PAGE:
November 14, 2013

Two (& a Half) Traveling Yogis: An Interview with Yoga Teachers Kevin & Hali McQuillan.

Kevin and Hali McQuillan, yoga teachers and owners of Peace Retreat Costa Rica, have recently returned from a seasonal yoga tour in the United States and Canada.

Journalist Kim Fuller asks the couple what it’s like to travel as a family and teach on the road for an extended period.

What has been the inspiration behind your summers spent traveling and teaching?

Kevin: Our original intention for touring was to generate awareness of our Peace Retreat facility in Costa Rica and to share our passion and love of yoga, delivering classes and workshops abroad. We have been traveling primarily in September and October, two of the wettest months in Costa Rica—a perfect time to leave and generate excitement and curiosity to join us in paradise.

On the road, we are sharing both of our passions, our center and our yoga programs. We are passionate about sharing our vision through Real Evolution Yoga, as well as having people join us in a remarkably peaceful, healing and inspiring space in Costa Rica—all the while creating flexibility and strength in their practice.

Hali: I love teaching. I feel I was born to teach. My inspiration is to touch as many hearts as possible and to inspire them to follow their dreams and evolve into their most powerful selves.

What is different about teaching on the road, rather than at your home at Peace Retreat Costa Rica?

Kevin: The main difference of teaching on the road is environment. We have the opportunity to teach at our open-air studio in Costa Rica where we experience gentle warm sea breezes and the sounds of monkeys, birds and wildlife all around us.

Although the environment is different, we are fortunate to experience amazing spaces created by tremendous visionaries that have shown great courage, building spaces to share their love of yoga while building community. We have had the great pleasure to be with truly inspiring people along the way.

Hali: Wow! Everything! Living out of a carry-on suitcase, no schedule, different food, dirty clothes, carrying a sleeping now 5-year-old through airports, train stations, off the bus, onto boats! One thing that is not different is that we are surrounded by beautiful and welcoming souls.

How do you alleviate any imbalance or exhaustion you experience when you are away from home for extended periods?

Kevin: Great question! The main challenge of being on the road is remaining healthy physically, balanced emotionally and clear cognitively. We have developed practices to support us in remaining flexible and aligned to our commitments, to be connected to ourselves and each other in a holistic way. Sometimes it even works!

Communication, movement and nature help keep us balanced. We have become masters of hotel yoga and impromptu energy movements (chair and bed yoga and dance parties too.)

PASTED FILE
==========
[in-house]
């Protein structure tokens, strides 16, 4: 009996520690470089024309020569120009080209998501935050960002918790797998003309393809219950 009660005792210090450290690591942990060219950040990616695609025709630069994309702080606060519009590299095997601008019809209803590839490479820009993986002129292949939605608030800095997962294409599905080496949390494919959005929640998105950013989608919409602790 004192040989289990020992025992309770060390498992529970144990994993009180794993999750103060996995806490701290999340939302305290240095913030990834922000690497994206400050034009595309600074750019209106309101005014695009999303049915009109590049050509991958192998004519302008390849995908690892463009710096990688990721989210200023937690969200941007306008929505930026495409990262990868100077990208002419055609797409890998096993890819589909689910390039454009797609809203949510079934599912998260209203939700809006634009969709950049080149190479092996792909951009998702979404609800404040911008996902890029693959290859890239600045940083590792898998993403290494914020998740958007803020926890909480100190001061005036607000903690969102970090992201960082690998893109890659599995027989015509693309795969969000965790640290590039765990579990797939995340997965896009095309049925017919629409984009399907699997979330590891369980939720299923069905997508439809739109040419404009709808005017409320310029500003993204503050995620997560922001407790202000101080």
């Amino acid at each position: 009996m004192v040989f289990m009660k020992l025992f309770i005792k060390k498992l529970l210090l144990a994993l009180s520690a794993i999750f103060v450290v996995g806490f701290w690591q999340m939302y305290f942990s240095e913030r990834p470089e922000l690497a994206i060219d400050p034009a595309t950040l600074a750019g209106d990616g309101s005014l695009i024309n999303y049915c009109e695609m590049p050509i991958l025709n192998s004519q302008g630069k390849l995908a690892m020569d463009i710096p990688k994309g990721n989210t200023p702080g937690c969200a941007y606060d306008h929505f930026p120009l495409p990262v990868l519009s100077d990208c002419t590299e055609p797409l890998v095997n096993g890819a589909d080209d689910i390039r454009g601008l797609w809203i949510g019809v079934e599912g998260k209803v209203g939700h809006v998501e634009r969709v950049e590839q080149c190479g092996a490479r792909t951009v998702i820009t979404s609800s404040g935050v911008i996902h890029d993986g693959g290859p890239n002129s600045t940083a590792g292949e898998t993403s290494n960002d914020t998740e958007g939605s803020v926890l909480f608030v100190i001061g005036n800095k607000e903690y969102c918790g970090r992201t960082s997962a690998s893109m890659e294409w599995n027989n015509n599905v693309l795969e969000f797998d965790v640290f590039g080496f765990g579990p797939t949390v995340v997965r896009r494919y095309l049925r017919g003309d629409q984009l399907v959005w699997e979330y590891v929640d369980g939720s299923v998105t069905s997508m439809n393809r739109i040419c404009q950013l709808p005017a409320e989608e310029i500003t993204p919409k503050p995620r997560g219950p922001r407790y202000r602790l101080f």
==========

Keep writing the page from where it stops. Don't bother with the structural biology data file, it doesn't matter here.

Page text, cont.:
As much as we move, teach and travel, imbalance and bouts of exhaustion are parts of the game.

Hali: I go back home to Peace Retreat. Also, we try to eat healthy and try to have as much fun as possible visiting, dancing, playing with our daughter, doing yoga, singing, meditating and creating.

Please share your thoughts about family life on the road. What are the benefits and challenges, especially since you bring along your daughter?

Kevin: The challenges are being crammed and jammed as we travel on almost all modes of transportation to get to the various locations of our tour. This particular tour we have experienced planes, trains, cars, buses, boats and roller coasters too!

We focus on creating time for our work, and also play with our daughter, Bili Be. We spend time with her being active and creative and showing her first hand the value and awe of exploration and adventure. We also have an agreement with her when she feels like she is not getting enough attention, she asks for some snuggle time —so far this is working out great.

Usually the first two weeks on the road feel contracted as we are working to integrate and create flow as we go. A phrase often used is, “I need space”.

The benefits of being on the road as a family is shared experiences, adventures and connection. We consider ourselves a close and supportive family, qualities we, in large part, developed being on the road together. We are grateful to have the opportunity to be with wonderfully generous people, explore amazing places and share our passion of yoga as we travel. We give a lot and receive a lot—grateful.

Hali: Benefits: we get to share travel and adventure as a family. To me, this is very special. Some people think we are crazy—I like it. Who can say they have traveled the world with their family year after year? I consider myself very blessed to be doing this. Challenges: keeping track of stuff! I left Bili Be’s suitcase on the bus, never to be recovered. She is adorable—when I apologized for doing so, she said “It’s ok mommy, it was moldy anyway.” I think she knew we were on our way to Old Navy to replenish her wardrobe!

What’s the word you hope to spread to the world?

Kevin: The programs we lead provide a unique and powerful blend of technical training, experiential learning and personal development that propel participants to new levels of self-expression, contribution and leadership and provide them with a deep experience of healing and inspiration.

We share our experience and knowledge freely, with deep respect and compassion for what it is to be a human being. We are committed to building a community in which each participant experiences being valued, supported, powerfully contributed to and a sense of belonging.

Hali: I have two: 1. Peace. and 2. yolo (You Only Live Once). Life is short, go for it—whatever it is for you!


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Assist Editor: Sanja Cloete-Jones/Editor: Bryonie Wise

{Image: Flickr}


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